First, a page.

https://www.instagram.com/winston_oneil/

Squash on my Stoop

Autumn, 2016


You never know what you're going to find here in the way of neighborliness. We loan each other items when asked, do favors, look for good deeds, ask if we can help, and in general watch out for each other with a spirit of generosity. When harvest season comes, those who've planted gardens will put extra vegetables and flowers out at the top of the ramp with a note that says FREE. Many a time have I come home from a complicated day, thrilled to be able to bring down a bouquet of bright flowers. Or made a meal out of some veggies left to share. But one day this autumn the generosity came home to roost -- a spaghetti squash was left on my stoop. I figured it was Diana and asked her, and she just responded, "I thought you'd like it." And of course I did.

Memorial to the White and Gray Goose

Summer, 2016


This is my fifth summer here, and an everyday occurrence, whether one likes it or not, has been a visit from the pair of geese. No one knows where they came from, but they have been inseparable, a twosome, always together. They swim together. Rest on a log together. Stalk the walkway squawking at passers-by together. Begging for handouts together. Making a loud racket together.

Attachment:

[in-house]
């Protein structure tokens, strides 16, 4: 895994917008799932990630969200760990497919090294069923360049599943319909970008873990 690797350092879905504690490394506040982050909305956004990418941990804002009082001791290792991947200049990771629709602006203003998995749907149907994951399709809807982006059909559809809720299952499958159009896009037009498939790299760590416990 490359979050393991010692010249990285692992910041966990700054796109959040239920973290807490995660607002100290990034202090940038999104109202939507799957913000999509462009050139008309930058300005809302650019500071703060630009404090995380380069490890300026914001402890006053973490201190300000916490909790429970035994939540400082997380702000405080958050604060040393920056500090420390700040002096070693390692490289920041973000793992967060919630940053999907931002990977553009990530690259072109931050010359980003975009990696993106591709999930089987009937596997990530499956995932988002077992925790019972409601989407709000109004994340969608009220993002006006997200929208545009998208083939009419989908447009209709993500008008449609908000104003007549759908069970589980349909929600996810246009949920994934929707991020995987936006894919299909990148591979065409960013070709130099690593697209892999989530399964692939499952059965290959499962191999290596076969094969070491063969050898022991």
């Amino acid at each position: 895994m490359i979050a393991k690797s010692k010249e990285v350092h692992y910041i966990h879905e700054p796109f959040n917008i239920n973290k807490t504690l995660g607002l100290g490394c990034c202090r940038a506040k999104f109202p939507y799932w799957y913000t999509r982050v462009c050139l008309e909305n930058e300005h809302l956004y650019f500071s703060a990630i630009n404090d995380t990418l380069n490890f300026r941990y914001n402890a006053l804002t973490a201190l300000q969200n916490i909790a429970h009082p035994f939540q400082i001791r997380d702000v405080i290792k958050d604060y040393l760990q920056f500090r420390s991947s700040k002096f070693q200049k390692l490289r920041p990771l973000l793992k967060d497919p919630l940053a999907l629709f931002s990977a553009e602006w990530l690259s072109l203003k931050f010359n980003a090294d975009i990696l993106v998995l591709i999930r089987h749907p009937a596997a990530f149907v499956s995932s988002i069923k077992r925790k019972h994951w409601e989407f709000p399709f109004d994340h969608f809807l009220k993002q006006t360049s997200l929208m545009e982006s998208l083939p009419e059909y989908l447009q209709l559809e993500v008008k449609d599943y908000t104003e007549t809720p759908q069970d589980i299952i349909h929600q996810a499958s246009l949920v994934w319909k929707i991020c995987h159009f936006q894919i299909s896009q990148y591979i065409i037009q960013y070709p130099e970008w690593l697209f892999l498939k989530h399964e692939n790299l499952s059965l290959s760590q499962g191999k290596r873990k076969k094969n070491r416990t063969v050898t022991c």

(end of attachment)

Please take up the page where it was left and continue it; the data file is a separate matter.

Then suddenly people noticed the gray and white goose had disappeared. People saw the white goose seeming to hunt all over, along the shores, calling out for its companion. It never returned. We had no idea what happened to the goose, whether it died naturally or was killed by a motorboat or what.

The white goose for awhile was hanging out with a family of Canada geese, but as time passed, it ended up alone, and we see it alone daily now, a reminder of life changing and what we lose. This year has been full of many losses of people dear to me, and the lonely white goose is a reminder that we all must cope and adapt.


Whose Shoes?

Summer, 2016



For a number of days, this pair of shoes sat on the walkway at the bottom of the ramp. I asked any number of people whose they were and nobody knew. Then one day they were gone. Ah, the mysteries of the moorage ...

Heron on my Deck

August 31, 2016


A wondrous part of living here is feeling close to wildlife. It doesn't get much better than when a great blue heron lands on your deck, a few feet away from where you're sitting.

Mud Swallow Nest in View

Summer, 2016